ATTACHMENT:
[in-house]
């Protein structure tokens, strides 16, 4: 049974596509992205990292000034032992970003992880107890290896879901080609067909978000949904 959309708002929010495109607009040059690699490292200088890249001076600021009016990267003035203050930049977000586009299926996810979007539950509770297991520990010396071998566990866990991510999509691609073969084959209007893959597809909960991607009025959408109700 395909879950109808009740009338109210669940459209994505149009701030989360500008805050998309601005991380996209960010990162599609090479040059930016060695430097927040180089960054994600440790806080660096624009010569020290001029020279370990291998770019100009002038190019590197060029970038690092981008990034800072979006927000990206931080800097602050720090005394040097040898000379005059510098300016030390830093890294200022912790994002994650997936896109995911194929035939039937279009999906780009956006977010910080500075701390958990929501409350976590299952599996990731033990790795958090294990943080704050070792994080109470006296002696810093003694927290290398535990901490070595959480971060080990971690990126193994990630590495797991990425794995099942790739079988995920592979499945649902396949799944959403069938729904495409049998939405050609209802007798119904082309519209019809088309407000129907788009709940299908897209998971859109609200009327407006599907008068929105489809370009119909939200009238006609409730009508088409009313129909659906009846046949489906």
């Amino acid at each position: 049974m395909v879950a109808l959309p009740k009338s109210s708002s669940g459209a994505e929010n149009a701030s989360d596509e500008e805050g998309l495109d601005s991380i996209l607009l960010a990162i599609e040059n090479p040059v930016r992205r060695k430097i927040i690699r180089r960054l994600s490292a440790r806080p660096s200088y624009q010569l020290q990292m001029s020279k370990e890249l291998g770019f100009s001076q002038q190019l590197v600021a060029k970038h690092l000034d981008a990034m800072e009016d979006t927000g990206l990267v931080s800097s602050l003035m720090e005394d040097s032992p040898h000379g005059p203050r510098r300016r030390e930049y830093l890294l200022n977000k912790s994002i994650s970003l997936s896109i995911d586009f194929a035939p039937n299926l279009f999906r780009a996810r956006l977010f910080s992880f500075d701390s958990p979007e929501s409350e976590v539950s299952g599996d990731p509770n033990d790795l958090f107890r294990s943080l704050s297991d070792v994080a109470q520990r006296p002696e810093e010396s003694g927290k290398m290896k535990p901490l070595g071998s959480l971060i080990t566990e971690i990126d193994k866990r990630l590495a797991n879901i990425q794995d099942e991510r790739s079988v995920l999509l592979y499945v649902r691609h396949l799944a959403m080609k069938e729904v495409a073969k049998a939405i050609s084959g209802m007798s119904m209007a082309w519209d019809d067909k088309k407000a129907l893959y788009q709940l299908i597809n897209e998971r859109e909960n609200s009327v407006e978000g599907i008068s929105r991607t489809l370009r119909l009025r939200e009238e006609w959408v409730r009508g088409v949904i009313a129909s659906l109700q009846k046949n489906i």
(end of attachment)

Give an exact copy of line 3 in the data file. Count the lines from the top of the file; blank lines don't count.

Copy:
């Amino acid at each position: 049974m395909v879950a109808l959309p009740k009338s109210s708002s669940g459209a994505e929010n149009a701030s989360d596509e500008e805050g998309l495109d601005s991380i996209l607009l960010a990162i599609e040059n090479p040059v930016r992205r060695k430097i927040i690699r180089r960054l994600s490292a440790r806080p660096s200088y624009q010569l020290q990292m001029s020279k370990e890249l291998g770019f100009s001076q002038q190019l590197v600021a060029k970038h690092l000034d981008a990034m800072e009016d979006t927000g990206l990267v931080s800097s602050l003035m720090e005394d040097s032992p040898h000379g005059p203050r510098r300016r030390e930049y830093l890294l200022n977000k912790s994002i994650s970003l997936s896109i995911d586009f194929a035939p039937n299926l279009f999906r780009a996810r956006l977010f910080s992880f500075d701390s958990p979007e929501s409350e976590v539950s299952g599996d990731p509770n033990d790795l958090f107890r294990s943080l704050s297991d070792v994080a109470q520990r006296p002696e810093e010396s003694g927290k290398m290896k535990p901490l070595g071998s959480l971060i080990t566990e971690i990126d193994k866990r990630l590495a797991n879901i990425q794995d099942e991510r790739s079988v995920l999509l592979y499945v649902r691609h396949l799944a959403m080609k069938e729904v495409a073969k049998a939405i050609s084959g209802m007798s119904m209007a082309w519209d019809d067909k088309k407000a129907l893959y788009q709940l299908i597809n897209e998971r859109e909960n609200s009327v407006e978000g599907i008068s929105r991607t489809l370009r119909l009025r939200e009238e006609w959408v409730r009508g088409v949904i009313a129909s659906l109700q009846k046949n489906i």